Bruce Willis has a message for advocates of stricter gun control legislation: “Don’t infringe on my rights!”
“I think that you can’t start to pick apart anything out of the Bill of Rights without thinking that it’s all going to become undone,” said Willis. “If you take one out or change one law, then why wouldn’t they take all your rights away from you?”
Not an illogical concern, but also not rooted in a full understanding of representative democracy. Hold onto your Beretta, but our Charters of Freedom are not perfect, nor did the Founding Fathers delude themselves into thinking they were.
When the Constitution was written, it was written by, and for, white, male land owners (probably less than 15% of the population); not exactly the perfect document to express freedom and inalienable rights. The Bill of Rights and the ratification process of amendments were created to give evolving relevance to the charter and to inform citizens of constitutional protections so that laws could be written to enforce those rights and to govern fairly as we grew.
That is where their collective vision came into play.
The truth is, the Constitution was written to define only two purposes: 1) to establish a federal government and 2) to delegate to that federal government limited (and enumerated) powers. The Constitution does not give us rights, but is designed to protect our rights.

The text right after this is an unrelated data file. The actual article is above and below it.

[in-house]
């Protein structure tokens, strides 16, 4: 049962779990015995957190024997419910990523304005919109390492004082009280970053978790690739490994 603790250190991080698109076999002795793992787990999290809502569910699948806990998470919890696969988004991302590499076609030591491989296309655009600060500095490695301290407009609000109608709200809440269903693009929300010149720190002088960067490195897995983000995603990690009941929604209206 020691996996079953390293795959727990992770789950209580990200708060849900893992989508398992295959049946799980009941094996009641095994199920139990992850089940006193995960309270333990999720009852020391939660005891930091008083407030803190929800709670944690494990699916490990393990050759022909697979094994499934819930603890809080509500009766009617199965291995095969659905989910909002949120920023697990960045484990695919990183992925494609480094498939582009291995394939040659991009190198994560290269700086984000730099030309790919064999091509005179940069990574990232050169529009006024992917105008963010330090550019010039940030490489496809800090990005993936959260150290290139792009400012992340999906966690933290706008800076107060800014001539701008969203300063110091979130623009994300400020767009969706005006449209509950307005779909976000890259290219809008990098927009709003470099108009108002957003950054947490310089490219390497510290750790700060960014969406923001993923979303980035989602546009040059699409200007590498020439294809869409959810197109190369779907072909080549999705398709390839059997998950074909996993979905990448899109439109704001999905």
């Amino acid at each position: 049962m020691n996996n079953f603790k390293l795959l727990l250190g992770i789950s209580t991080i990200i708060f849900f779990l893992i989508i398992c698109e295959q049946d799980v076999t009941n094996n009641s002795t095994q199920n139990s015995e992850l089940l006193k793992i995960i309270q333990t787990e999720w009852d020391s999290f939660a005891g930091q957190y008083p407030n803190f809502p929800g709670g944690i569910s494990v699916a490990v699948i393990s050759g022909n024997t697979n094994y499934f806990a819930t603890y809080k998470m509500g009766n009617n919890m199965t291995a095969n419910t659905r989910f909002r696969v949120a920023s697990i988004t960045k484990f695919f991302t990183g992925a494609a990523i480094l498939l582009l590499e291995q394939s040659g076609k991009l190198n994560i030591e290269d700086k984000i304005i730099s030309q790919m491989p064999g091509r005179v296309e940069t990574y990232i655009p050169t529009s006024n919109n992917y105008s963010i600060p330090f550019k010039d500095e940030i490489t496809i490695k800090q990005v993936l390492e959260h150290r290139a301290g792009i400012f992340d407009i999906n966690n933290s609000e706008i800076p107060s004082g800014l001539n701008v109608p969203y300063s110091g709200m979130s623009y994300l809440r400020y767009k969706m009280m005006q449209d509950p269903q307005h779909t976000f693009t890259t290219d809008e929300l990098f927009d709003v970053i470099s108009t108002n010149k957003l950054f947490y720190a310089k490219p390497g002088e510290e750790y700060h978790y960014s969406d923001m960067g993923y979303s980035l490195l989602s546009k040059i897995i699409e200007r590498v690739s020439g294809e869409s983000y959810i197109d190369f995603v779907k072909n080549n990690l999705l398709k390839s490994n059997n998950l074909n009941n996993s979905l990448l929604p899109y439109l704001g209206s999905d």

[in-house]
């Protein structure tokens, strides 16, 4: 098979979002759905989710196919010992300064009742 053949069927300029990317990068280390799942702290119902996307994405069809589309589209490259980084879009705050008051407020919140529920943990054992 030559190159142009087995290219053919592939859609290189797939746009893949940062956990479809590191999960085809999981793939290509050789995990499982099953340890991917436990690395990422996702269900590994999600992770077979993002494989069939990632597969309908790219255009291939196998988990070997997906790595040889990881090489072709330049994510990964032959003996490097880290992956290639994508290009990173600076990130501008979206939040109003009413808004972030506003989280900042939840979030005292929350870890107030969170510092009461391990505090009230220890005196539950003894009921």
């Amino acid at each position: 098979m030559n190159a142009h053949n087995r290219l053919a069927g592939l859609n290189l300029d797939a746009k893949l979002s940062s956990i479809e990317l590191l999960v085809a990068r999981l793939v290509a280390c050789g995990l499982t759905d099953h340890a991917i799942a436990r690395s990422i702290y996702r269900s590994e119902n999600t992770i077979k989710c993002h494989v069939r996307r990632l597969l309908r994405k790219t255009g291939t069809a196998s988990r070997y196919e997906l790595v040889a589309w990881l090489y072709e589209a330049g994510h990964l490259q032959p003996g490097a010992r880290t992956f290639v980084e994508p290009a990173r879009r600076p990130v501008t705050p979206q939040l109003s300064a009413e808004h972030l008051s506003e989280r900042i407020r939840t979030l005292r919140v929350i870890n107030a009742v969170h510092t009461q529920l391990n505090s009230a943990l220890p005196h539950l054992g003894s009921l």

The intent of the Bill of Rights was to prevent misconstruction of governmental powers and to ensure public confidence as a unified proclamation defining issues, deliberated upon to a point of agreement.
For example, voting within the system of government originally set forth, did not include women, but as our social consciousness progressed we came to realize, through our process of representative democracy, that the right must be clarified to include women, and the 19th amendment was ratified.
The rights of citizenship did not include former slaves even after emancipation and the 13th, 14th and 15th Amendments were written and ratified to clarify the purpose and extent of freedom protected by our government.
When 2nd Amendment rights are bandied about by everyone from Bruce Willis to Ted Nugent who profess that, “We cannot meddle with what our Founding Fathers put forth,” it is without the understanding of what they actually “put forth.”
The 2nd Amendment must also be examined and interpreted as society itself changes.
Even 100 years after the Constitution was written it remained inconceivable that Americans would use firearms inappropriately. It was, in fact, considered un-American that the President of the United States would ever require security- even after Lincoln was assassinated! The American people remained steadfast that assassination was contrary to our national psyche.
Today, as we examine the words “A well-regulated militia, being necessary to the security of a free State, the right of the people to keep and bear arms, shall not be infringed” we absolutely must put them in the context of their time.
We can, indeed, rightfully “bear arms” but as our societal norms have changed, as our weaponry has changed, parameters must be created and continually re-examined to accommodate or contain new realities.
That is not an affront to the Constitution as Mr. Willis has implied, rather, it is the realization of its true intent; to create a society of fair and just laws to protect our liberties in a changing world.